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Rebecca Pancoast

Senior Clinician

One day you finally knew what you had to do, and began.  - Unknown

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Internal Family Systems Therapy, Sand Tray Therapy, Brainspotting, Somatic Experiencing,

Intensive Therapy, Neurodivergence


Rebecca offers free consultations, please contact her to see if you all are a good fit. 

Currently, all appointment times are full. Please contact Rebecca if you'd like to join her waitlist.

About Rebecca

Rebecca Pancoast is a Senior Clinician at IPNB Psychotherapy of Austin. She describes therapy as a rare space where we are invited to be met at the wonderous and messy edges of what it means to be human. The IPNB family of clinicians is her biggest support in the lifelong endeavor of learning how to hold therapeutic space both lovingly and skillfully. Rebecca describes herself as enamored of ideas and held by mystery. She has a curious mind that delights in making sense of the world and a soft heart that always leads her back to beauty and uncertainty.

​As a therapist, Rebecca provides experiential, body-centered guidance to support her clients in witnessing, healing, and integrating the beliefs and experiences that have brought them to therapy. Rebecca weaves together the neuroscience of the embodied brain with deep healing techniques to facilitate her client’s journey into self-discovery and belonging. 

In her time outside of the therapeutic space, Rebecca values connecting with animals and nature. The home she shares with her partner is alive with color, art, plants, and rescue animals. Rebecca is a neurodivergent person and provider. This enables her to offer a lived experience of how challenging it can be to live well in a world that often processes core human experiences like sensation, emotion, and relationship differently. While every neurodivergent person has a unique constellation of traits, Rebecca finds that adding a gentle combination of psychoeducation, validation, and thoughtful exploration of a client’s unique neurotype to experiential work supports them in moving toward deeper self- compassion and regulation. Rebecca specializes in working with women, men, and nonbinary adults, including those with ADHD, Autism Spectrum Disorder, and other neurodiversities.

She is experienced in supporting members of the LGBTQ+ community and strives to be thoughtful about how her clients’ multiple identities might impact their lives and their experiences of therapy. Rebecca has specialized training in the use of experiential therapies with individuals with complex trauma.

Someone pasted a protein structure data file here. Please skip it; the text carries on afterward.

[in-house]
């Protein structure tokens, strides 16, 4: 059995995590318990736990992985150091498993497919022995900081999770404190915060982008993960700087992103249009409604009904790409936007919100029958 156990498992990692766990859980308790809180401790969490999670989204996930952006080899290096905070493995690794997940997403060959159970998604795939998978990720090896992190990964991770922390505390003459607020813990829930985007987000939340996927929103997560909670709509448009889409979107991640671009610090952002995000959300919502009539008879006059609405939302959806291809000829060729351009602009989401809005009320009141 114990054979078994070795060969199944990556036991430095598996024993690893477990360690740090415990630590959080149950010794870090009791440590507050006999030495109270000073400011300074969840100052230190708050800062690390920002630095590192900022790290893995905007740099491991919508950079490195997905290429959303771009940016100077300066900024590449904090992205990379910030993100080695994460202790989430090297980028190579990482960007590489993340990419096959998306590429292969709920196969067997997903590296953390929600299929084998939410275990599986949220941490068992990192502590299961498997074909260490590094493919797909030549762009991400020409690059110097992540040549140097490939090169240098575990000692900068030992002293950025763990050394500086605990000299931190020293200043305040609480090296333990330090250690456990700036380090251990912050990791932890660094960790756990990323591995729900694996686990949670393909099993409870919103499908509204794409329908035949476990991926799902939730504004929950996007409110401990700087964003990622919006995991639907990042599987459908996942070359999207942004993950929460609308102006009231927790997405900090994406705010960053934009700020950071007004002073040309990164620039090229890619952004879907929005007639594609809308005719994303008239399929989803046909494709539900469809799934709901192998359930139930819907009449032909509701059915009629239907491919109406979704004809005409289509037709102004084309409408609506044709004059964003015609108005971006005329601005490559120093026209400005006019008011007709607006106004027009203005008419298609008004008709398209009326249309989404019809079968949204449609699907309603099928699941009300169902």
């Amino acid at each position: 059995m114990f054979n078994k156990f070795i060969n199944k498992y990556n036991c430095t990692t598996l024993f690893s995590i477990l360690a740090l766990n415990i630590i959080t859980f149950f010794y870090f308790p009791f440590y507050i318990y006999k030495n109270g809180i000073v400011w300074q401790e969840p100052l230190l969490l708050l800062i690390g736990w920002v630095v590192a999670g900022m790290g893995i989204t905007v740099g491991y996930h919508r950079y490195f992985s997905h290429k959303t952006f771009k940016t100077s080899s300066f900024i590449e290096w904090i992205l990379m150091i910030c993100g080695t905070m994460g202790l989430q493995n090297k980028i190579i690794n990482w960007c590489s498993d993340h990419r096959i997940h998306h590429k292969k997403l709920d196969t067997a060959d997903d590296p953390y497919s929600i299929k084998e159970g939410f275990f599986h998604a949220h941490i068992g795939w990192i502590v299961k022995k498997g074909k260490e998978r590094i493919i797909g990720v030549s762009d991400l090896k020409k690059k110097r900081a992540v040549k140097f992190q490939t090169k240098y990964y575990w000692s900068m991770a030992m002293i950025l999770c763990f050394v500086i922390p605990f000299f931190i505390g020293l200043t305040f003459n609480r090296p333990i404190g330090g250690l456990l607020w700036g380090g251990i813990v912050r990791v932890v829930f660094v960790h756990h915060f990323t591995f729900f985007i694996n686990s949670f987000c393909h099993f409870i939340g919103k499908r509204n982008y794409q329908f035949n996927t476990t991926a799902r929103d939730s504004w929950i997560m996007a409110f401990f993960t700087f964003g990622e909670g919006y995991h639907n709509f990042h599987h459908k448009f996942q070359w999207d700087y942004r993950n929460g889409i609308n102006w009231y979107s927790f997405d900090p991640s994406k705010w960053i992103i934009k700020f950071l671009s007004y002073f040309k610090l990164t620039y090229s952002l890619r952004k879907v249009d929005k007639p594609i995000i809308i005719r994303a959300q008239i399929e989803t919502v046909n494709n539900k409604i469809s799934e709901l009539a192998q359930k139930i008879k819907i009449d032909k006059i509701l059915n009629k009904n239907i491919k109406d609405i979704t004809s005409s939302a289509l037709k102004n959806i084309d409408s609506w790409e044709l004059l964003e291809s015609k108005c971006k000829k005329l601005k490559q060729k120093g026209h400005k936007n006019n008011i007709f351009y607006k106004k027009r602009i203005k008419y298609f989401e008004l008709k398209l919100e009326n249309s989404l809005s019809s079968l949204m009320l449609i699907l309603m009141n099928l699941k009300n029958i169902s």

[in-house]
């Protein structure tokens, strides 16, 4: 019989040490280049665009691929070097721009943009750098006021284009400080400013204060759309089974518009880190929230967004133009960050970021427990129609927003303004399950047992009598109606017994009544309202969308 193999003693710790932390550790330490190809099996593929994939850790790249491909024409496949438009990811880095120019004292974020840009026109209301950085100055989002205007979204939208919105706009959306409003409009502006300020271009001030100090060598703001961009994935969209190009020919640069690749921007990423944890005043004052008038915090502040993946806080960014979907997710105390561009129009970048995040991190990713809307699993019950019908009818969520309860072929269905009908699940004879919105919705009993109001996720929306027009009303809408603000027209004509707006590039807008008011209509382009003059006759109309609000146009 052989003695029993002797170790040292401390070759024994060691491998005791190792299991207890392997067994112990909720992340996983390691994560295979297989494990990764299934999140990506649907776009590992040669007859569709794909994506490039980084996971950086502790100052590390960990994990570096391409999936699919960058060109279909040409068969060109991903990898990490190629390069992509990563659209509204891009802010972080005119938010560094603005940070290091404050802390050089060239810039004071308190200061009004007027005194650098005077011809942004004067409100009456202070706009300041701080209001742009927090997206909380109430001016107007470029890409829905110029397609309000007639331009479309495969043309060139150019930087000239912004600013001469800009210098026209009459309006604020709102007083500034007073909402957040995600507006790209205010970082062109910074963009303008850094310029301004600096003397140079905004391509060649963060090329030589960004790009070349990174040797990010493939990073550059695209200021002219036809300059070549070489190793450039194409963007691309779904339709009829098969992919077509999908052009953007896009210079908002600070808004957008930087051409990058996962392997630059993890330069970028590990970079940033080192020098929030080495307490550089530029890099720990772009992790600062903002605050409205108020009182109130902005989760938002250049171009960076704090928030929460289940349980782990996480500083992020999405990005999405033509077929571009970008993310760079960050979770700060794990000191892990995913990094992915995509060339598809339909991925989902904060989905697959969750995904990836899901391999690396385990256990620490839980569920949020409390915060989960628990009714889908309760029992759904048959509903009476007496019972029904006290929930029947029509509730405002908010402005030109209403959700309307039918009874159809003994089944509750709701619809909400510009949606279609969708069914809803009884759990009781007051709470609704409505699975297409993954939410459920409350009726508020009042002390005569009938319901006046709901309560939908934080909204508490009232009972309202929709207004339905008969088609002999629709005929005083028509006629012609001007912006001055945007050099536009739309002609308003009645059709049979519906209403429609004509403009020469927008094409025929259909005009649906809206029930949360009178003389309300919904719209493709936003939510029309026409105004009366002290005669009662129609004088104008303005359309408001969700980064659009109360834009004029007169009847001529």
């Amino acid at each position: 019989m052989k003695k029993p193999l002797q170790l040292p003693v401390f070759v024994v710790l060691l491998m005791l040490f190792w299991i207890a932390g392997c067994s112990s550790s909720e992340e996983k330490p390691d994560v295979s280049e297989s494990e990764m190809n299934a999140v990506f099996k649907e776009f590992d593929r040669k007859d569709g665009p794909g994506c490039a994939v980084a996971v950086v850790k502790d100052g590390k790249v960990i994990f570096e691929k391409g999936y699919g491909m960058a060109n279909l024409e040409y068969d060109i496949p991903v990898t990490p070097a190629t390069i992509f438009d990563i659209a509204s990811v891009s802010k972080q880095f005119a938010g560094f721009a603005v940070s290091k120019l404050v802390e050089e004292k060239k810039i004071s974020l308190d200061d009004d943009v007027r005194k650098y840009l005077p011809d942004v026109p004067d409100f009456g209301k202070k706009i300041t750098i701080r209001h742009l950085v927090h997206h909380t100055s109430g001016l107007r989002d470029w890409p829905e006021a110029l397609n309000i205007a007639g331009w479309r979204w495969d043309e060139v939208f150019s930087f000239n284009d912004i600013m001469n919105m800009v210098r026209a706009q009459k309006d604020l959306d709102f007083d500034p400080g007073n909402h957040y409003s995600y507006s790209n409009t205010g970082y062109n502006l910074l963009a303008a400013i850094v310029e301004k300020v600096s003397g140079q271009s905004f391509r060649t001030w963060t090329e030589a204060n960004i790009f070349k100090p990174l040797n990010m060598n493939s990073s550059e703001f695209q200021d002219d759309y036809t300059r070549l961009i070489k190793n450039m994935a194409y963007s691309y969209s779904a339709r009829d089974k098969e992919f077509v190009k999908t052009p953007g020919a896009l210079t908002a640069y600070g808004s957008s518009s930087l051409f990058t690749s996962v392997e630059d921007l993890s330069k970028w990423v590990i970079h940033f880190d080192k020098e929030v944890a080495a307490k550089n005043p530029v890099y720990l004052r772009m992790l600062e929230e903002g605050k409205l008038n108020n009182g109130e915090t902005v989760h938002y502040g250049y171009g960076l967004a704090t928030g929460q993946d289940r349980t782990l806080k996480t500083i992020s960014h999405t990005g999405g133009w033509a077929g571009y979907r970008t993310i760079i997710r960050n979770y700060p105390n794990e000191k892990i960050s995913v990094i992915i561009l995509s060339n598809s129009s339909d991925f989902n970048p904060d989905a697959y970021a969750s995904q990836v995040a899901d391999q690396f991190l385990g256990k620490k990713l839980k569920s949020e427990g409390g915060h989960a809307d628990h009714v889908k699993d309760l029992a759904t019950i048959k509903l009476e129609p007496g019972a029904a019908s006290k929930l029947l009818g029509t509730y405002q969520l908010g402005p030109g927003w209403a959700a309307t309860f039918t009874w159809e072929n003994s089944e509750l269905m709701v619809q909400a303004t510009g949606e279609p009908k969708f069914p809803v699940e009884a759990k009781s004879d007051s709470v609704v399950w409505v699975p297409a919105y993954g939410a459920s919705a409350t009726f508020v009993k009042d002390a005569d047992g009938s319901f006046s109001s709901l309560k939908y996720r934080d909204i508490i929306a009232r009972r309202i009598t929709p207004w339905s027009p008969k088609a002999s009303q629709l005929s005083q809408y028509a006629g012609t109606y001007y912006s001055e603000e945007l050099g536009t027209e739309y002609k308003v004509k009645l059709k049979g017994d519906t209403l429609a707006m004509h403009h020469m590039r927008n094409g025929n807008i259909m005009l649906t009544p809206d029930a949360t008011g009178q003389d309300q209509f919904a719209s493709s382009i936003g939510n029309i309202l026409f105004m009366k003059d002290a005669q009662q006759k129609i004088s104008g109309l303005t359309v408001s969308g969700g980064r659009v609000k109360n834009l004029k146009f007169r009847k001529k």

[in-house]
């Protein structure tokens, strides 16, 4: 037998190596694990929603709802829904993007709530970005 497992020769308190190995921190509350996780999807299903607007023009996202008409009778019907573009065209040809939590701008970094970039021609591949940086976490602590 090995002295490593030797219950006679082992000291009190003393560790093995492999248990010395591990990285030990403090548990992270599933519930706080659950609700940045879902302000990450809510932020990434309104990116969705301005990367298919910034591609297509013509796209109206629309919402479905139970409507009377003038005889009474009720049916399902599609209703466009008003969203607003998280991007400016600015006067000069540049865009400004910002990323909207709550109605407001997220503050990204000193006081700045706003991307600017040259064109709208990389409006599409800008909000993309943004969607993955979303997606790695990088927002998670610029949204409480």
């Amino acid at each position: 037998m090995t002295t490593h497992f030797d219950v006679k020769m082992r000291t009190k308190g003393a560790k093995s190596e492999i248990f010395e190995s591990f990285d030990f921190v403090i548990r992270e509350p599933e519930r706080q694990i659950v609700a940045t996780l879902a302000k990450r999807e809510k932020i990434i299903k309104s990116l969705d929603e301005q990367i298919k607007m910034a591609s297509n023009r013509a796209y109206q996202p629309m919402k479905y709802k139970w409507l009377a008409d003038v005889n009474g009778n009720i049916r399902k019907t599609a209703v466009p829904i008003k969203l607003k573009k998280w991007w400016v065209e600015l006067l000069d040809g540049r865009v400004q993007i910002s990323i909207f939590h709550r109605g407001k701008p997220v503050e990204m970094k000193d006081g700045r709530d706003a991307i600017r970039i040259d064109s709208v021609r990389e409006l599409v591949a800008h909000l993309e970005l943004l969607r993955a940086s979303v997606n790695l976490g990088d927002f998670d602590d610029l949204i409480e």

Q&A with Rebecca


How does talking to someone help?

We learn to hear and understand ourselves by first being heard and understood. When we grow up in environments where we must fight to be heard or silence ourselves to stay safe, we become adults who feel cut off from who we really are. Talking to someone can help you make sense of how you became the person you are today, as well as help you discover new possibilities for who you are already becoming.

What question do you usually ask a client first, and why?

When a person first comes to see me, it’s clear how hard they’re already working. They are usually hopeful, but exhausted by their tenacity. Most of my clients walked a long road with their symptoms before they embarked on experiential therapy because powerful, effective inner work moves us into uncertain and vulnerable territory. The simple question, “How would you know if therapy went well?” is an invitation to share a small snapshot of the future they started moving toward long before I met them. Then, I can begin to join them on that journey and hold the image of that hope for them as they move into the difficult places—this time, not alone.

What is the best thing you have learned from one of your people?

The best thing I learned from a client is something that I learn again and again with every client. Each person I sit with teaches me that no thought, feeling, or behavior is arbitrary. What we call problems or symptoms emerge from our past, and the intensity of our current symptoms only rises to meet the intensity of what we endured. This truth strips away constructs of “good enough” and connects me to the inherent worth of every person, including myself. I think that’s the best part of being a therapist—the opportunity to sit in awe of what is good and valuable in each of us.

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